Following the short gender wars exchange on Chatbox, I was reminded of something that did the rounds a few years back."Housekeeping Monthly" in 1955 published an article called "The Good Wife's Guide" which is rather enlightening as to how we have actually moved on from archaic attitudes towards women in the last 70 years.
I understand this was a genuine serious article. Needless to say I do not subscribe to these sentiments, even less so after printing off a copy and leaving for my wife as a joke a few years back -- I'm still limping ....
Here's what it said
The Good Wife's Guide
Have dinner ready. Plan ahead, even the night before, to have a delicious meal ready on time for his return. This is a way of letting him know that you have been thinking about him and are concerned ab out his needs. Most men are hungry when they get home and the prospect of a good meal is part of the warm welcome needed.
Prepare yourself. Take 15 minutes to rest so you'll be refreshed when he arrives. Touch up your make-up, put a ribbon in your hair and be fresh-looking. He has just been with a lot of work-weary people.
Be a little gay and a little more interesting for him. His boring day may need a lift and one of your duties is to provide it.
Clear away the clutter. Make one last trip through the main part of the house just before your husband arrives.
Gather up schoolbooks, toys, paper, etc. and then run a dustcloth over the tables.
Over the cooler months of the year you should prepare and light a fire for him to unwind by. Your husband will feel he has reached a haven of rest and order, and it will give you a lift too. After all, catering to his comfort will provide you with immense personal satisfaction.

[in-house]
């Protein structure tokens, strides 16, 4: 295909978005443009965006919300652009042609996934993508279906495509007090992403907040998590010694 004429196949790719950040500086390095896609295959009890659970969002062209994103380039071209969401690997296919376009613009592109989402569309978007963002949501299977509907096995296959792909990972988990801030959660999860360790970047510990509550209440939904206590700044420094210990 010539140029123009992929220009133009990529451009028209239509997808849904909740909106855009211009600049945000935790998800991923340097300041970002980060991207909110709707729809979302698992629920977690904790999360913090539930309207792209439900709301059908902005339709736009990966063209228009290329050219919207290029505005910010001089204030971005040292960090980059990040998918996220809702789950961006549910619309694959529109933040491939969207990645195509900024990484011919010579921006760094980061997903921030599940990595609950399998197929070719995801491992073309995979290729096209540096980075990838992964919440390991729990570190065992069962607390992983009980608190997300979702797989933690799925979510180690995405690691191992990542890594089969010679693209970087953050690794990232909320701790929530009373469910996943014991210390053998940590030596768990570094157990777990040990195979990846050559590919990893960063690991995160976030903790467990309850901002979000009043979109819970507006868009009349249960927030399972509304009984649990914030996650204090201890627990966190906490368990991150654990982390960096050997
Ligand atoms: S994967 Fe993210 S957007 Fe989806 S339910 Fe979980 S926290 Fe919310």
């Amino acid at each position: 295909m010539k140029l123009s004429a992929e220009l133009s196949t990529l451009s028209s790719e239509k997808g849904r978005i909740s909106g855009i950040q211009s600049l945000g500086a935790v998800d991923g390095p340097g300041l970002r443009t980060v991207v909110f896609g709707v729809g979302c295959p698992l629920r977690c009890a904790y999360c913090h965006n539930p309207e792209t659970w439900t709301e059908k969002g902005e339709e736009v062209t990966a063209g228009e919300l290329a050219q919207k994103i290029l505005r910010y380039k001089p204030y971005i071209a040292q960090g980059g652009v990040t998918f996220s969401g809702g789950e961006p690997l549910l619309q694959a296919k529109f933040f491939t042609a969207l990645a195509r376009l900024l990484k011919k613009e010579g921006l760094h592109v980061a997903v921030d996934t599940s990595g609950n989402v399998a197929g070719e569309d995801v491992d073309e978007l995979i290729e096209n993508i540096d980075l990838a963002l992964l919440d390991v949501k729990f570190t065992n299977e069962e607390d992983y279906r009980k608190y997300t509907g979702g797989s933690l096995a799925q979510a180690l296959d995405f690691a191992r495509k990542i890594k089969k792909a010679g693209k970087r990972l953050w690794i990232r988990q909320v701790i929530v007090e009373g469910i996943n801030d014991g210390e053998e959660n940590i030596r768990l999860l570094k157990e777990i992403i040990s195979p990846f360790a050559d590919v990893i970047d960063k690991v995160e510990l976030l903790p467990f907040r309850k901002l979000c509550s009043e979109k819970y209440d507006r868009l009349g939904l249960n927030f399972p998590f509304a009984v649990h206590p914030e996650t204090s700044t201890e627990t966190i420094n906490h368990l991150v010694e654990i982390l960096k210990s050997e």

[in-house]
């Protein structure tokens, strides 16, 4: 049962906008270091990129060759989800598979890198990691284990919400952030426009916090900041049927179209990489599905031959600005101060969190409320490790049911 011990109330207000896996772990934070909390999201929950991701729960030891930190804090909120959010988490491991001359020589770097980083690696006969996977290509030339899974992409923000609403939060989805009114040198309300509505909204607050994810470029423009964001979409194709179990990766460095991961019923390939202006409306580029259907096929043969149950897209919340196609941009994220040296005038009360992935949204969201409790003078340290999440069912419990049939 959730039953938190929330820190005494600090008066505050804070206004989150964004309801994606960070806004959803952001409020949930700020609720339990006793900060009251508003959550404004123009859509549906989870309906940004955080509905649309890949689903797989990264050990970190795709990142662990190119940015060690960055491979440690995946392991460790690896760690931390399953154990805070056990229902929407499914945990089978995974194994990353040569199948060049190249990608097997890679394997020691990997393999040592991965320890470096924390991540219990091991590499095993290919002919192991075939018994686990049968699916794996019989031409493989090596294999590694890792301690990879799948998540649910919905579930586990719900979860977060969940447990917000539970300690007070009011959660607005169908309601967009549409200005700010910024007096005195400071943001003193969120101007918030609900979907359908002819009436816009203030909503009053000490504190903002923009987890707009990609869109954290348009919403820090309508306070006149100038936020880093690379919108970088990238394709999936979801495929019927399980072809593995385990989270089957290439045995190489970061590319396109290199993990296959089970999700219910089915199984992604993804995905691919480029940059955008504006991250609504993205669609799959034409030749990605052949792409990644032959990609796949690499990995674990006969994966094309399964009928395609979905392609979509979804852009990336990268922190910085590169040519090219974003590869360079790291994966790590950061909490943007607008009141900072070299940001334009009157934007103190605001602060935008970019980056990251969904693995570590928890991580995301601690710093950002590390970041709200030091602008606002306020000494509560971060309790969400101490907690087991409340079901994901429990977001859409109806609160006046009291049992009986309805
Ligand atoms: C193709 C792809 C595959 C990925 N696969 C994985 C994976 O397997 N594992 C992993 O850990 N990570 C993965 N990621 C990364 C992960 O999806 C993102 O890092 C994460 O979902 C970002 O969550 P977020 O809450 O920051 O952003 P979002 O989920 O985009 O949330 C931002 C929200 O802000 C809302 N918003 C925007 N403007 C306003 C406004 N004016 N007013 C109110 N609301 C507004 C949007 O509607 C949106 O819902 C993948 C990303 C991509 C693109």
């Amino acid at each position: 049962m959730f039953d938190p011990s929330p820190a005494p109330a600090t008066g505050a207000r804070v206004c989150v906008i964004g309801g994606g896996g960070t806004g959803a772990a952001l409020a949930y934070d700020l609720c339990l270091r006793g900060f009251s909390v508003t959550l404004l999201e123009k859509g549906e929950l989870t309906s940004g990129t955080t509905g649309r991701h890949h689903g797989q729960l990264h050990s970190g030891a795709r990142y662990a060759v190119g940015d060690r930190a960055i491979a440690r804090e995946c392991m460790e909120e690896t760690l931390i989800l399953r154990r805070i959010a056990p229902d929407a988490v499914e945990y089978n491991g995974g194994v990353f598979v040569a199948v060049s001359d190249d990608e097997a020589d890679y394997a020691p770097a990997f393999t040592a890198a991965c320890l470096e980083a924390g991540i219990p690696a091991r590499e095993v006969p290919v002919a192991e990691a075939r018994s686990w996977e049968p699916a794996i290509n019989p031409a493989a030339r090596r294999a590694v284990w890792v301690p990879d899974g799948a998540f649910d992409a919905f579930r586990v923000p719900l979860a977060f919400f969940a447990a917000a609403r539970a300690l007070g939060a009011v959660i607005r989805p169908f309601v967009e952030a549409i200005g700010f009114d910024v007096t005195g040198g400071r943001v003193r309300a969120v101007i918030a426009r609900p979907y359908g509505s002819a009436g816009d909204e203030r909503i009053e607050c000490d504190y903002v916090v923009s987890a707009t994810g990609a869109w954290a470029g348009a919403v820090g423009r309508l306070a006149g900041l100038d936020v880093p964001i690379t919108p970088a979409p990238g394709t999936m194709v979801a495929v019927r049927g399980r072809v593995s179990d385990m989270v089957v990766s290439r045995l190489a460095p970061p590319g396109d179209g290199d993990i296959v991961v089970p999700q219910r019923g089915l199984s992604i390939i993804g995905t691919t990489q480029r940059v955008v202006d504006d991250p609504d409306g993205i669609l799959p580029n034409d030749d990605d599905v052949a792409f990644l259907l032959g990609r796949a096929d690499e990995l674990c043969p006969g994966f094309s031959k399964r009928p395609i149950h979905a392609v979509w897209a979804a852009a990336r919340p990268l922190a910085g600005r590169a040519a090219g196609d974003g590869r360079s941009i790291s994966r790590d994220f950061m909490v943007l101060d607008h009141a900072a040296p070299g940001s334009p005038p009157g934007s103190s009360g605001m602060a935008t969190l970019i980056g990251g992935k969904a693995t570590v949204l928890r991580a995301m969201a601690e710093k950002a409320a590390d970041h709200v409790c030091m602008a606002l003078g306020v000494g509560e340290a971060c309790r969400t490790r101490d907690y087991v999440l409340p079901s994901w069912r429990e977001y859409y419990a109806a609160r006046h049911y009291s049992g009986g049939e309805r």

Prepare the children. Take a few minutes to wash the children's hands and faces (if they are small), comb their hair and, if necessary, change their clothes. They are little treasures and he would like to see them playing the part. Minimize all noise. At the time of his arrival, eliminate all noise of the washer, dryer, or vacuum. Try to encourage the children to be quiet.
Be happy to see him.
Greet him with a warm smile and show sincerity in your desire to please him.
Listen to him. You may have a dozen important things to tell him, but the moment of his arrival is not the time. Let him talk first -- remember, his topics of conversation are more important than yours.
Make the evening his. Never complain if he comes home later or goes out to dinner, or other places of entertainment without you. Instead, try to understand his world of strain and pressure and his very real need to be at home and relax.
Your goal: Try to make sure your home is a place of peace, order and tranquility where your husband can renew himself in body and spirit.
Don't greet him with complaints and problems.
Don't complain if he's late for dinner or even if he stays out all night. Count this as minor compared to what he might have gone through at work.
Make him comfortable. Have him lean back in a comfortable chair or lie him down in the bedroom. Have a cool or warm drink ready for him.
Arrange his pillow and offer to take off his shoes. Speak in a low, soothing and pleasant voice.
Don't ask him questions about his actions or question his judgment or integrity. Remember, he is the master of the house and as such will always exercise his will with fairness and truthfulness. You have no right to question him.
A good wife always knows her place.
Ed: We clearly hesitated before publishing this article but believe Terry Aston submitted it as an item of humour.
Wikipedia clearly states that the article was a hoax and Housekeeping Monthly never existed. Further Rose Heichelbech wrote an article debunking the guide. Click here
We think that a magazine "Homemaker Monthly" perhaps did exist.
But it makes for amusing Holiday reading?